A quality frequency source (i.e., oscillator) is often required for applications such as the local oscillator (LO) in a wireless handset, the frequency reference in a phase-locked LO, or the master clock source in a microprocessor or data-acquisition system.
For a system designer, the important signal-source parameters are frequency accuracy and frequency stability. Accuracy pertains to the initial value of frequency, and stability pertains to the frequency's phase noise (short-term) and drift (long-term) as affected by temperature and aging. For a crystal-oscillator designer, the key parameters are those of the resonator itself: resonant frequency, reactance, and Q-factor. With the possible exception of phase noise, these parameters are almost entirely a function of the crystal.
Low phase noise depends on the resonator and the active element. The resonator should have high Q (most crystals have an extremely high Q in the 10,000 to 50,000 range). The active element should have low flicker noise and low noise figure, and its loading on the resonator should be minimal. Such attributes describe the active device in a MAX2620 IC: it exhibits the low flicker noise inherent in a high-frequency bipolar process, a low noise figure, and a low parasitic rb, whose minimal load on the active device maintains the high loaded Q desired in an oscillator circuit. Figure 1 shows a simple crystal oscillator.
Figure 1. This simple crystal oscillator is based on a single oscillator IC. The crystal resonator, X1, is shown in (b).
Other MAX2620 features desirable in an active-oscillator element include buffer amplifiers that minimize load-pulling on the oscillator frequency, operation over supply voltages in the +2.7V to +5.25V range, supply-insensitive internal biasing, shutdown capability, and two open-collector outputs that can be configured as two single-ended outputs or a single differential output.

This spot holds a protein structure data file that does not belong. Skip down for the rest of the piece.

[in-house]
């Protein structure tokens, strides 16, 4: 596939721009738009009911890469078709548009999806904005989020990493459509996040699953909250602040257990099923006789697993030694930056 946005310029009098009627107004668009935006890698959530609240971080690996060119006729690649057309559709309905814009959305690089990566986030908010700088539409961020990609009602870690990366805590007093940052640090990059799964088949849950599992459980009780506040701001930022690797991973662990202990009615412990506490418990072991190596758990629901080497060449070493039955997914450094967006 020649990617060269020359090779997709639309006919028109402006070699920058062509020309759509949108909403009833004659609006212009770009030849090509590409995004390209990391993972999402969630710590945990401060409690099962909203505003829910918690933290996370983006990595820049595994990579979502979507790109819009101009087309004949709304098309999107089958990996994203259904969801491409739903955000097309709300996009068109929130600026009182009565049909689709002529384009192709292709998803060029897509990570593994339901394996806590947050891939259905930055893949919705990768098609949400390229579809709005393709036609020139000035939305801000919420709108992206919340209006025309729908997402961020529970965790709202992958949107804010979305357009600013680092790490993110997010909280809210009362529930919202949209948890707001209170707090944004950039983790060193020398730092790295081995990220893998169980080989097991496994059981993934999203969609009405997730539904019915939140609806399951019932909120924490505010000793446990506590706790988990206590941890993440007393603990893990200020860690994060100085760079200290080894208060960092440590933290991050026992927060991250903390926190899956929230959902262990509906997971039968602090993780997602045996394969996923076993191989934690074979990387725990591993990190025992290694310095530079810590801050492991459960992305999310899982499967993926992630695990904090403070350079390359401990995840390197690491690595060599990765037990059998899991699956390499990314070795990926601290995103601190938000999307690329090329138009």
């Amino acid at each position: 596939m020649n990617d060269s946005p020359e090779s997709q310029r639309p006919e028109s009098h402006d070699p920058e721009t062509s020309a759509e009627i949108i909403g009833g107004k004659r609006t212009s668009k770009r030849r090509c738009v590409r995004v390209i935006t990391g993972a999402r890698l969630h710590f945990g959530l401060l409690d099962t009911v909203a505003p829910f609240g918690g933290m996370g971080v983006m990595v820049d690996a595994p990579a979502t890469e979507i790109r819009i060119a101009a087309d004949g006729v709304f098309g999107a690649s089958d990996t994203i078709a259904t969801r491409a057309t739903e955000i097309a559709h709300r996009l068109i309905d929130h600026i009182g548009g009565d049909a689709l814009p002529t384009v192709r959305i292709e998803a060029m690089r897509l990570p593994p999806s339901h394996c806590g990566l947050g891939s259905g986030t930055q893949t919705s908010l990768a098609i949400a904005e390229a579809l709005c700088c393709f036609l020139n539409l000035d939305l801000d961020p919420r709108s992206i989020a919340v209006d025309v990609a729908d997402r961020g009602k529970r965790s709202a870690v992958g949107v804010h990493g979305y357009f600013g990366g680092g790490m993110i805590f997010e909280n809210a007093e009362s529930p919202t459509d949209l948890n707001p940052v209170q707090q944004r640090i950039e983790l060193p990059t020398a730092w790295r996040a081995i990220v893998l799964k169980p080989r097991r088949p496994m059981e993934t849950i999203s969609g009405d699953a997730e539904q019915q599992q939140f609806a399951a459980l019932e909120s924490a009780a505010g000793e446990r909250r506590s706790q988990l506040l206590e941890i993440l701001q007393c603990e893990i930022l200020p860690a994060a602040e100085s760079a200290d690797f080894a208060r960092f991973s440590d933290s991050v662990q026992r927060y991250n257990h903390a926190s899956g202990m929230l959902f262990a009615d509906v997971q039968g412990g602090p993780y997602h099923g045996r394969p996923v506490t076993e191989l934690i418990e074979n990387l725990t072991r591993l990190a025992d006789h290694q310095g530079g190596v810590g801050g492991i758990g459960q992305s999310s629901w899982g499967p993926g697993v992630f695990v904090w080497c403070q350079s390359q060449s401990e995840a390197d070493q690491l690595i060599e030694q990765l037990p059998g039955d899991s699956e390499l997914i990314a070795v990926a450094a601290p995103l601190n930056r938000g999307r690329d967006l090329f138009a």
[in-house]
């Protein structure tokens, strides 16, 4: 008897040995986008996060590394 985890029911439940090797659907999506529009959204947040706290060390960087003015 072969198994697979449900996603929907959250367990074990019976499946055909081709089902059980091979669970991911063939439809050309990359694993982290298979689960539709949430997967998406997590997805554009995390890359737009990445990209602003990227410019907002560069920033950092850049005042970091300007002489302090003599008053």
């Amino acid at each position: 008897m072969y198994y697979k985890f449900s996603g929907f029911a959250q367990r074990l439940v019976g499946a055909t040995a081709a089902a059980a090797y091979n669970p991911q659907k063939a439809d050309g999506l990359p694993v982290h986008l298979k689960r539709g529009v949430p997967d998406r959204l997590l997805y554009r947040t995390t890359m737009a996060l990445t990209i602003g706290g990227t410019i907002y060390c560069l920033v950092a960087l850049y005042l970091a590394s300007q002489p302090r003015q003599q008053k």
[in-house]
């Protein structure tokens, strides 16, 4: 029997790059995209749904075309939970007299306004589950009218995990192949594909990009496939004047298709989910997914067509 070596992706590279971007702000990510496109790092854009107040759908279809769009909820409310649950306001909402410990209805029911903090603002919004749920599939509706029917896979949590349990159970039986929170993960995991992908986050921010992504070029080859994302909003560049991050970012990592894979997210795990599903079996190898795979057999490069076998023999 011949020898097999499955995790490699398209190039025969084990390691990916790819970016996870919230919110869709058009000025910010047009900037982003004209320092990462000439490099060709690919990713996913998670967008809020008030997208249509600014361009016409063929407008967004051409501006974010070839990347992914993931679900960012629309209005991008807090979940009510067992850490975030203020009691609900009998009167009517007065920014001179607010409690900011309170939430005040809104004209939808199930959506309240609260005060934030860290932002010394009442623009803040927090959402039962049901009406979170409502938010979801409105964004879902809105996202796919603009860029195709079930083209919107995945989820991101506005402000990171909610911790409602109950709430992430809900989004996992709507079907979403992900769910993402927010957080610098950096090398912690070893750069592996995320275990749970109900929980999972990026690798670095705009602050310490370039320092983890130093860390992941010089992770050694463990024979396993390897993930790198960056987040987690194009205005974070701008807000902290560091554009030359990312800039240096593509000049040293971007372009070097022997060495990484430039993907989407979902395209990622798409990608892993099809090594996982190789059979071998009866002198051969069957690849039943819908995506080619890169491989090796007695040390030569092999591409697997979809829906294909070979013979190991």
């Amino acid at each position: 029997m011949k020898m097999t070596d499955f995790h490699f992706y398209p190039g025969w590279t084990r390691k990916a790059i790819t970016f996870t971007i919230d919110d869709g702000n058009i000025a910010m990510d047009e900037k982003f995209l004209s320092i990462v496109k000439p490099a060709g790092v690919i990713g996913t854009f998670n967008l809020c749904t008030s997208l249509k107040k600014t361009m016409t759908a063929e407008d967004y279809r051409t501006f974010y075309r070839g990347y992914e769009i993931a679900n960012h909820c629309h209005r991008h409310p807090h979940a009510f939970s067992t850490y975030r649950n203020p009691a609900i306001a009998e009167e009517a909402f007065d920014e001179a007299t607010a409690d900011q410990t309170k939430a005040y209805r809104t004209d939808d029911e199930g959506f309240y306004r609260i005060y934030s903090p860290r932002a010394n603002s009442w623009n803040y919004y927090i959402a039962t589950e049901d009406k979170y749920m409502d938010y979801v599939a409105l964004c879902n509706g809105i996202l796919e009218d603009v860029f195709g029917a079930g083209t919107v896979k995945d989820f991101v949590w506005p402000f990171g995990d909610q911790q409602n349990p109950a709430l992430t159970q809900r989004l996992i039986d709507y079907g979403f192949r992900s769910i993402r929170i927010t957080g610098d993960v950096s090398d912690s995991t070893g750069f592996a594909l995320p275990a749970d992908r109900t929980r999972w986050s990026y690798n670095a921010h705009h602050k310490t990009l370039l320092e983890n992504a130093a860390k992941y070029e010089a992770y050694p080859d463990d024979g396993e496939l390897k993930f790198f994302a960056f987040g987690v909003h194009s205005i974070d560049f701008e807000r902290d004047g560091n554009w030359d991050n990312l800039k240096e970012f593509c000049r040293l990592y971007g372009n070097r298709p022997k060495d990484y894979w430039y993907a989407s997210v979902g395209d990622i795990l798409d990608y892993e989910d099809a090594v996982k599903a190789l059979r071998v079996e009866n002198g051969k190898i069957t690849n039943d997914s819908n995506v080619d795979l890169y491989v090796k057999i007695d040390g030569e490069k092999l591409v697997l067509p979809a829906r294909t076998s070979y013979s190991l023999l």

The primary criteria for selecting a crystal resonator are nominal frequency, initial frequency accuracy, and frequency stability vs. temperature and aging. In practice, a designer should take note of the crystal resonator's center frequency, Q, motional resistance, and load capacitance. These parameters enable the designer to calculate values for the oscillator circuit's external capacitors.
In Figure 1b, the crystal resonator (X1) is a surface-mount, fundamental-mode device from Statek. The motional-resistance value is needed to calculate values for C3 and C4 in Figure 1a, but the worst-case (high) value is preferred to the typical value. In this case, the device manufacturer specifies a maximum motional resistance of 150Ω. For oscillation to start, this value should be less than the magnitude of input negative resistance (RIN = -gmXC3XC4) for the active device; refer to Figure 1a. As a matter of good practice, it should be less than half. Therefore,
gmXC3XC4 > 2R1MAX
gm is the active-device transconductance. In this case, it equals 18mS (18 milli-Siemens).
XC3 is the reactance of capacitor C3 (1/2πfC3).
XC4 is the reactance of capacitor C4 (1/2πfC4).
R1MAX (150Ω) is the crystal resonator's maximum motional resistance.
Rearranging and choosing XC3 = XC4,
At 10MHz, the value for C3 and C4 (assumed equal) is:
C3 = C4 = 1/2πfXC4 = 123.3pF
Choosing an industry-standard capacitor value of 120pF, the load capacitance across the crystal resonator is the series connection of C3 and C4: 1/(1/C3 + 1/C4) = 60pF. To ensure oscillation at the desired frequency, however, the crystal resonator must be loaded by its specified load capacitance (20pF). This can be achieved by decreasing the value of C3 and C4 to 40pF each, but the result is a very large excess gain (RIN + R1MAX) that may be detrimental to the oscillator's noise performance. The preferred method for setting a 20pF net load capacitance is to introduce a 30pF series capacitor (C5 in the completed circuit of Figure 1b).
The open-collector pins active-low OUT and OUT (pins 5 and 8) provide either a differential output or two single-ended outputs. Each pin can sink about 2.5mA of quiescent current, and each requires a pull-up to VCC. Either an RF choke or a resistor can serve as the pull-up, but for differential outputs be sure to use the same type on each line. Note that resistive pull-ups greater than 100Ω cause an excessive voltage drop. For 50Ω loads, the single-ended output level is about -6dBm (320mVP-P) with an RF-choke pull-up, and about -13dBm (140mVP-P) with a 50Ω resistive pull-up.
A similar idea appeared in the April 1998 issue of Microwaves and RF.